From MG Stephens, poet, collage artist, and author of a history of the Poetry Project at St. Mark’s, forthcoming from Dispatches Editions.



I love that poem, whoever wrote it, and I’ve written a response to it, but I couldn’t locate it before writing this email. If I locate it, I’ll send it along.

My office resembles Francis Bacon’s studio in South Ken, London, and now housed in the Irish museum off Parnell Square in North Dublin. Everything is a mess. The poem is somewhere in the mess. If I could remember the exact title, it would help, because it is on the computer too. More anon.

The poem is just a theme and variation on the O’Hara/Koch(?) poem. It is a most unusual poem, and as you note, not even typically O’Haralike, but definitely New York School and influenced by Russian poetry.

Again, lovely work in that essay, well written, and extremely thought-provoking, about authorship, provenance, and other issues of voice. In its way it reminds me of a narrative in a Roberto Bolaño novel.

All best



From James Berger, author and Senior Lecturer in English and American Studies, Yale University


Dear Kent,

Thanks for the O’Hara-Koch piece. I found it just wonderful. I found it convincing, though I guess that’s not the real point. It was a kind of love story, and told with love. I don’t know if I ever mentioned that I was a student of KK’s at Columbia in the early 70s. I took his modern American poetry survey, a poetry writing course, and a course on poetic form. Koch had an enormous effect on how I came to see poetry, both writing and teaching, and the general place of poetry in life. It took me a number of hard years to pull his style and voice out of my work–and a bit of it, of course, is still there. It seems to me, just in terms of style, that the Koch authorship thesis holds water. It had never occurred to me all these years, but when I read the suggestion, it seemed obvious. Yes, of course the poem is Kenneth’s. That’s exactly the kind of poem he would write. And I did not know that the poem was posthumously unveiled to the amazement of all listeners by Koch at the memorial service. What a beautiful story, and all the more so if KK made up the poem. Which he must have–that cartoonish quality, the dialogue with the inanimate object, the sort of broad goofiness, the sweetness deflected but held, the way it closes. It’s a Koch performance piece. Or certainly could be. It could easily be included in “Thank You” or “The Pleasures of Peace.” It seems entirely in that spirit and language.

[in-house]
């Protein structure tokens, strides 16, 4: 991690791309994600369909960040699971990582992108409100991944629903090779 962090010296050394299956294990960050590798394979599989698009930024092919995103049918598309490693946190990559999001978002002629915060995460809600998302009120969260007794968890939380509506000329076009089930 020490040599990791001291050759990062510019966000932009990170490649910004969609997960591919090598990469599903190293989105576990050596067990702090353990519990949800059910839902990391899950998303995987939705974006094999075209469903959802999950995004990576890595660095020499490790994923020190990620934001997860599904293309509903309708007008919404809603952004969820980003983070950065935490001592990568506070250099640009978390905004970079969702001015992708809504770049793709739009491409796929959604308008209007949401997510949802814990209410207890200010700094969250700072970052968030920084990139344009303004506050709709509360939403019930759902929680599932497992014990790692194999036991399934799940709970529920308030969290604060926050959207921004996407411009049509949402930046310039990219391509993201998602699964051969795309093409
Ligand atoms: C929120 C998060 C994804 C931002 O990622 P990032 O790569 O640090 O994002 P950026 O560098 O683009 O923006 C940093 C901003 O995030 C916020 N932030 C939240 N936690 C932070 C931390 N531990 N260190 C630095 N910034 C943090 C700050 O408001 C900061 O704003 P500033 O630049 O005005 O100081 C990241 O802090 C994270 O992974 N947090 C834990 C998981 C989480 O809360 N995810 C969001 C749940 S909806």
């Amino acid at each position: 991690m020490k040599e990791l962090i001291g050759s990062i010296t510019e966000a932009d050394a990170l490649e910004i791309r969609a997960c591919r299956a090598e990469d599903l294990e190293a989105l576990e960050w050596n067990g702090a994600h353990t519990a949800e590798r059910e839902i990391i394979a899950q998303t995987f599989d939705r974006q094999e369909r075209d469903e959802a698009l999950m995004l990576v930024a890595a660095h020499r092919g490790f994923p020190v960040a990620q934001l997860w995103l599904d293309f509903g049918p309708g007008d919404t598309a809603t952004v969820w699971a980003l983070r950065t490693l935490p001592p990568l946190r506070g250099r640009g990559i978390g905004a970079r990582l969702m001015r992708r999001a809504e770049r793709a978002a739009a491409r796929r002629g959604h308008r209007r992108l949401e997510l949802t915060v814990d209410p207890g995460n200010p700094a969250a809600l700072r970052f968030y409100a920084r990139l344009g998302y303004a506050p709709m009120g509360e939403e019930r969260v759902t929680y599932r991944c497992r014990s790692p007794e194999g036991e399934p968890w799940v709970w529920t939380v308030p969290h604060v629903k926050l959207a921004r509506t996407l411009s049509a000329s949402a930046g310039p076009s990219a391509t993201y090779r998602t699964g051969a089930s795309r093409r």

So, I really appreciate your writing this, as it deepens my appreciation and affection for both poets. And I can’t see why anyone would be defensive– defensive of what, exactly? Is there some money that changes hands if the debate is determined one way or the other? Why not let the poem float between the two, as it did when Koch first read it?

Great poems belong to everyone!